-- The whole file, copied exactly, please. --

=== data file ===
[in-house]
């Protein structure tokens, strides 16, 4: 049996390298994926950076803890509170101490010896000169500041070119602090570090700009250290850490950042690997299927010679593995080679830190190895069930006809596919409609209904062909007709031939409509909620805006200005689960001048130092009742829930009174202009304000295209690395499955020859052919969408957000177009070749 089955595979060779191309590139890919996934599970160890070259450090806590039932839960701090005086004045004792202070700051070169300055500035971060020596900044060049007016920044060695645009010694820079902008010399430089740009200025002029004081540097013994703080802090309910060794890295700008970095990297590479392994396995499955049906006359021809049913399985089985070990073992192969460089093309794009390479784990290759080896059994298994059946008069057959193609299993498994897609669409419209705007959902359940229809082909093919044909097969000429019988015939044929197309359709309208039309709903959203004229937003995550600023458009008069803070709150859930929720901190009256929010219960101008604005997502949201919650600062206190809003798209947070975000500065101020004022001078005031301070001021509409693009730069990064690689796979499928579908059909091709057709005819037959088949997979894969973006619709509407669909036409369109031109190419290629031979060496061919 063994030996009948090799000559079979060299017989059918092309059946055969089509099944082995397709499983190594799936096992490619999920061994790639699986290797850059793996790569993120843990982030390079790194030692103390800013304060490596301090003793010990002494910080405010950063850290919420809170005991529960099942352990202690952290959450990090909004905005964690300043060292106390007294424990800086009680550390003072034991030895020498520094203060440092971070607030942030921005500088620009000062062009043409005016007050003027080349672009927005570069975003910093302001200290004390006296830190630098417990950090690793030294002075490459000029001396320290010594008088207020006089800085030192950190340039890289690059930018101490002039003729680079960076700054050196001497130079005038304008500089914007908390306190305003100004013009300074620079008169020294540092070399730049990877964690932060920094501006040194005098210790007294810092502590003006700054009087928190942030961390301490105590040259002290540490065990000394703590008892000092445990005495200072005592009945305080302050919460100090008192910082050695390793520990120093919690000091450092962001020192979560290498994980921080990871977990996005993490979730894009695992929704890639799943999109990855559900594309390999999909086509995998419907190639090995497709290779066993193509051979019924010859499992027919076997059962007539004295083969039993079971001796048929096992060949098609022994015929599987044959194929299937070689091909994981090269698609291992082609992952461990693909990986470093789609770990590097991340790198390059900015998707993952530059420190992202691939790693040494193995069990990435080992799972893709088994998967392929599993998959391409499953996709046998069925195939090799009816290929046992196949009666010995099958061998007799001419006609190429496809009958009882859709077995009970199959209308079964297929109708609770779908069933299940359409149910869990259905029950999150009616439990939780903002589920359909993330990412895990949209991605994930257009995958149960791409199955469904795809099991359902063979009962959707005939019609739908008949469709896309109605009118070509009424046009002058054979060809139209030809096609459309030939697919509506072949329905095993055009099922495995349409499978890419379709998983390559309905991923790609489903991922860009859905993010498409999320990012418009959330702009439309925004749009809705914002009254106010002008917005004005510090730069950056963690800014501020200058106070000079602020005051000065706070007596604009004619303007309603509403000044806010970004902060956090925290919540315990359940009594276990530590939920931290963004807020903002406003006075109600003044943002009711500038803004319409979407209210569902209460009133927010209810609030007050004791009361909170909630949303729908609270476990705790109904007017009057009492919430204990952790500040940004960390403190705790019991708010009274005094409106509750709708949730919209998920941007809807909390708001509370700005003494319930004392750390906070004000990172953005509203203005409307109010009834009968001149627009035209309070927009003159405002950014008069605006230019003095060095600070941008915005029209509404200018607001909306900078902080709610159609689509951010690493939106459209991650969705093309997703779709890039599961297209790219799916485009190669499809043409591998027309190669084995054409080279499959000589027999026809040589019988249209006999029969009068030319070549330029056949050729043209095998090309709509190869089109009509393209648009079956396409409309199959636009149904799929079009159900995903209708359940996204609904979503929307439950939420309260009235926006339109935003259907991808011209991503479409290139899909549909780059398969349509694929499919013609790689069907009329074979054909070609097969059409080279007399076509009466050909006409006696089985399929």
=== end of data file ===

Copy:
[in-house]
């Protein structure tokens, strides 16, 4: 049996390298994926950076803890509170101490010896000169500041070119602090570090700009250290850490950042690997299927010679593995080679830190190895069930006809596919409609209904062909007709031939409509909620805006200005689960001048130092009742829930009174202009304000295209690395499955020859052919969408957000177009070749 089955595979060779191309590139890919996934599970160890070259450090806590039932839960701090005086004045004792202070700051070169300055500035971060020596900044060049007016920044060695645009010694820079902008010399430089740009200025002029004081540097013994703080802090309910060794890295700008970095990297590479392994396995499955049906006359021809049913399985089985070990073992192969460089093309794009390479784990290759080896059994298994059946008069057959193609299993498994897609669409419209705007959902359940229809082909093919044909097969000429019988015939044929197309359709309208039309709903959203004229937003995550600023458009008069803070709150859930929720901190009256929010219960101008604005997502949201919650600062206190809003798209947070975000500065101020004022001078005031301070001021509409693009730069990064690689796979499928579908059909091709057709005819037959088949997979894969973006619709509407669909036409369109031109190419290629031979060496061919 063994030996009948090799000559079979060299017989059918092309059946055969089509099944082995397709499983190594799936096992490619999920061994790639699986290797850059793996790569993120843990982030390079790194030692103390800013304060490596301090003793010990002494910080405010950063850290919420809170005991529960099942352990202690952290959450990090909004905005964690300043060292106390007294424990800086009680550390003072034991030895020498520094203060440092971070607030942030921005500088620009000062062009043409005016007050003027080349672009927005570069975003910093302001200290004390006296830190630098417990950090690793030294002075490459000029001396320290010594008088207020006089800085030192950190340039890289690059930018101490002039003729680079960076700054050196001497130079005038304008500089914007908390306190305003100004013009300074620079008169020294540092070399730049990877964690932060920094501006040194005098210790007294810092502590003006700054009087928190942030961390301490105590040259002290540490065990000394703590008892000092445990005495200072005592009945305080302050919460100090008192910082050695390793520990120093919690000091450092962001020192979560290498994980921080990871977990996005993490979730894009695992929704890639799943999109990855559900594309390999999909086509995998419907190639090995497709290779066993193509051979019924010859499992027919076997059962007539004295083969039993079971001796048929096992060949098609022994015929599987044959194929299937070689091909994981090269698609291992082609992952461990693909990986470093789609770990590097991340790198390059900015998707993952530059420190992202691939790693040494193995069990990435080992799972893709088994998967392929599993998959391409499953996709046998069925195939090799009816290929046992196949009666010995099958061998007799001419006609190429496809009958009882859709077995009970199959209308079964297929109708609770779908069933299940359409149910869990259905029950999150009616439990939780903002589920359909993330990412895990949209991605994930257009995958149960791409199955469904795809099991359902063979009962959707005939019609739908008949469709896309109605009118070509009424046009002058054979060809139209030809096609459309030939697919509506072949329905095993055009099922495995349409499978890419379709998983390559309905991923790609489903991922860009859905993010498409999320990012418009959330702009439309925004749009809705914002009254106010002008917005004005510090730069950056963690800014501020200058106070000079602020005051000065706070007596604009004619303007309603509403000044806010970004902060956090925290919540315990359940009594276990530590939920931290963004807020903002406003006075109600003044943002009711500038803004319409979407209210569902209460009133927010209810609030007050004791009361909170909630949303729908609270476990705790109904007017009057009492919430204990952790500040940004960390403190705790019991708010009274005094409106509750709708949730919209998920941007809807909390708001509370700005003494319930004392750390906070004000990172953005509203203005409307109010009834009968001149627009035209309070927009003159405002950014008069605006230019003095060095600070941008915005029209509404200018607001909306900078902080709610159609689509951010690493939106459209991650969705093309997703779709890039599961297209790219799916485009190669499809043409591998027309190669084995054409080279499959000589027999026809040589019988249209006999029969009068030319070549330029056949050729043209095998090309709509190869089109009509393209648009079956396409409309199959636009149904799929079009159900995903209708359940996204609904979503929307439950939420309260009235926006339109935003259907991808011209991503479409290139899909549909780059398969349509694929499919013609790689069907009329074979054909070609097969059409080279007399076509009466050909006409006696089985399929």